Major clean-up of Leeds and Liverpool Canal

Volunteers enjoy a trip on the canal as a thank you for their hard work which has been organised by British Waterways. A201211/2
Volunteers enjoy a trip on the canal as a thank you for their hard work which has been organised by British Waterways. A201211/2
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VOLUNTEERS who have devoted hours of their time to cleaning up Burnley’s historic stretch of the Leeds Liverpool Canal have been praised.

The volunteers, of all ages, carried out more than 4,000 clean-up days from April. They were thanked by British Waterways which organised a boat trip for the tireless enthusiasts.

The Burnley Canal Communities Project is a two-year plan to help more people become involved in the unique stretch of the Leeds Liverpool Canal that cuts through Burnley.

Indeed, the “Straight Mile” stretch of the canal through Burnley is classed as one of the seven wonders of the canal world.

Among a plethora of important improvement work the volunteers have carried out, tasks have included regular maintenance, litter picking and vegetation removal.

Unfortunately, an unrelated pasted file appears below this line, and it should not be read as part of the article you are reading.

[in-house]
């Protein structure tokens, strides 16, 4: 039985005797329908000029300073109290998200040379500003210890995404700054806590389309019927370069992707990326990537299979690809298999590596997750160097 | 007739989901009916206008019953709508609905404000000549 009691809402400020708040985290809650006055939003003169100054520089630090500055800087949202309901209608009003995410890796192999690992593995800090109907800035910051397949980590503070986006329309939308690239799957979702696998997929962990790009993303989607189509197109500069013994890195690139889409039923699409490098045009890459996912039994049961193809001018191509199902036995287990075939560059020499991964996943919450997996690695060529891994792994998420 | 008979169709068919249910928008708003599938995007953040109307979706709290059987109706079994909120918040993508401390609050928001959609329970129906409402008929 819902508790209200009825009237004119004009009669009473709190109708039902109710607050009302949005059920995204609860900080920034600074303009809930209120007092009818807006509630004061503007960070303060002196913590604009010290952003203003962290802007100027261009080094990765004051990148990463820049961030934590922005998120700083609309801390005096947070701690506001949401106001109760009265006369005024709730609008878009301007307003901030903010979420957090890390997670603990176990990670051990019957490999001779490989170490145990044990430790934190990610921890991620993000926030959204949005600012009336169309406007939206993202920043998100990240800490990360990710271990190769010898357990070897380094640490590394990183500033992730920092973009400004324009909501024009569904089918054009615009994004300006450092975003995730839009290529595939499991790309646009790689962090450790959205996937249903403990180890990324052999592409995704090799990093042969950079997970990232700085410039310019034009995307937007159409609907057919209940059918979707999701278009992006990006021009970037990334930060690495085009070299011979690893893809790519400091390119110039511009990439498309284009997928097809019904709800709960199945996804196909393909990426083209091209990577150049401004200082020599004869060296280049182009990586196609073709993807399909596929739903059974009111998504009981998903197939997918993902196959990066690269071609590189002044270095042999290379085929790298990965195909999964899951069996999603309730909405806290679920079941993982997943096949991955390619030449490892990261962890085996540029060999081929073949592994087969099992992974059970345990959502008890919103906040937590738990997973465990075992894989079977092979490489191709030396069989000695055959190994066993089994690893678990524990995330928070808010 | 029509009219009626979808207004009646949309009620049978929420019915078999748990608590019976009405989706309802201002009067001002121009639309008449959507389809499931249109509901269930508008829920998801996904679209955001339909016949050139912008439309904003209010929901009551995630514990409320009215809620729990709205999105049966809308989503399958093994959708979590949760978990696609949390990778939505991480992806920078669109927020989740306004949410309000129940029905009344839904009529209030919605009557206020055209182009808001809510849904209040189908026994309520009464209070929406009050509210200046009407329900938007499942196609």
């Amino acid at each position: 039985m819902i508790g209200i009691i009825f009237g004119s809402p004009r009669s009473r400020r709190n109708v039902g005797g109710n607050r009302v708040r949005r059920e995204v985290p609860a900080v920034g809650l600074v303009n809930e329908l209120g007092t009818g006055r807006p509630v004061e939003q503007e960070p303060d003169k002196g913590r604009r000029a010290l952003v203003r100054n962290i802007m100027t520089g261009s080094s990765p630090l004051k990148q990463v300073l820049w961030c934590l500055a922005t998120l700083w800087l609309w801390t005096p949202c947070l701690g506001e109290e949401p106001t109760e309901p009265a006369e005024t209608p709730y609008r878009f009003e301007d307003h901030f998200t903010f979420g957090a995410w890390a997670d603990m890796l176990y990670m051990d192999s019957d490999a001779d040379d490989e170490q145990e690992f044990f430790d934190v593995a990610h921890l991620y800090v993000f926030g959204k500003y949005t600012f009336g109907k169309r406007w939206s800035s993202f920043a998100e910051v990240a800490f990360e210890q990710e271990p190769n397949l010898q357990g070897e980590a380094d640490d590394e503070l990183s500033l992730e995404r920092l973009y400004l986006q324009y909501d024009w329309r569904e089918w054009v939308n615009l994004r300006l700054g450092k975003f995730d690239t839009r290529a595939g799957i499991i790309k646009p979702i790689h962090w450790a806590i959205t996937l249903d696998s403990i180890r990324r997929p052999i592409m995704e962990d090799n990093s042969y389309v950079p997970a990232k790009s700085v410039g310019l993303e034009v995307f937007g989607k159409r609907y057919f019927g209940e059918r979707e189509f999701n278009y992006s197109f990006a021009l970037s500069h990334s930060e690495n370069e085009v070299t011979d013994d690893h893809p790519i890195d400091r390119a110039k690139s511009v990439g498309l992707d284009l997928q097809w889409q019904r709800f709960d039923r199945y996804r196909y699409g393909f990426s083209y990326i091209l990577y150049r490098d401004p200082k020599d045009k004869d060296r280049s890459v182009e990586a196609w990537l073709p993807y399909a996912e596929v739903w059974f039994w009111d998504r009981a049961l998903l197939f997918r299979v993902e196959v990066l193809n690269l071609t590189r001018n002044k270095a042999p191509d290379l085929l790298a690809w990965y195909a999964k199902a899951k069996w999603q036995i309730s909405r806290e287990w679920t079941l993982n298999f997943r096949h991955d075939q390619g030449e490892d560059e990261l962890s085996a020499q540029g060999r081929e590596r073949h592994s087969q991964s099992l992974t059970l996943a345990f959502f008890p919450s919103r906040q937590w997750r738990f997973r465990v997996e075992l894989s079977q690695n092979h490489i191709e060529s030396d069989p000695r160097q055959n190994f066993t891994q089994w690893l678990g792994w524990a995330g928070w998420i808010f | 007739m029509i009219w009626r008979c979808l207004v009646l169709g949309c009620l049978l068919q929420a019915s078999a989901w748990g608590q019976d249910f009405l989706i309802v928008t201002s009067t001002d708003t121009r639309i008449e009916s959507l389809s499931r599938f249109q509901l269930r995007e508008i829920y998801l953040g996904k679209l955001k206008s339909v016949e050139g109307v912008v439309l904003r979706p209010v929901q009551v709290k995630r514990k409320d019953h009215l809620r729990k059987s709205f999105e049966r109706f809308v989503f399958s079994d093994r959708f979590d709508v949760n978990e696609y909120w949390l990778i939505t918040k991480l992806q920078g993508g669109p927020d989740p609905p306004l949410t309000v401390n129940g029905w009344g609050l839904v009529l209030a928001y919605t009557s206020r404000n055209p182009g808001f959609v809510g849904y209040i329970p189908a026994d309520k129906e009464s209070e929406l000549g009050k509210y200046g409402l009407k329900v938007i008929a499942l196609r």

Other key work has seen towpath improvements and dry stone walling, overall enhancing the 200-year old canal as well as the Bridgewater and Lancaster canals, which already has clocked-up a value of more than £450,000.

Matt Taylor, volunteer leader with British Waterways, said: “Volunteering on the canals offers many different opportunities to put something back into the local community.

“The important contribution that volunteers make helps us achieve so much more than we could otherwise afford and ensures the magnificent canals gets more of the care and attention they deserve.

“Volunteers have worked on many interesting projects and have gained new skills and met lots of interesting people in the process.”

The trip was made aboard a boat from Hapton Valley Boats, which regularly carries out litter picks along the Leeds Liverpool Canal through Burnley.

A canal festival is currently being planned to be held in Burnley in September. The Burnley stretch of the canal was opened in 1796, and helped to transform Burnley. It was an immediate success carrying everything from cotton, coal, limestone and even manure.

Volunteering with British Waterways has increased by 170% in the past two years and was last year valued at £1.5m. worth of support to the waterways.

It is one of the corner stones of the new Canal and River Trust which is set to take over from British Waterways as the guardian of the canal in 2012.

For volunteering opportunities within British Waterways, visit www.waterscape.com/volunteer.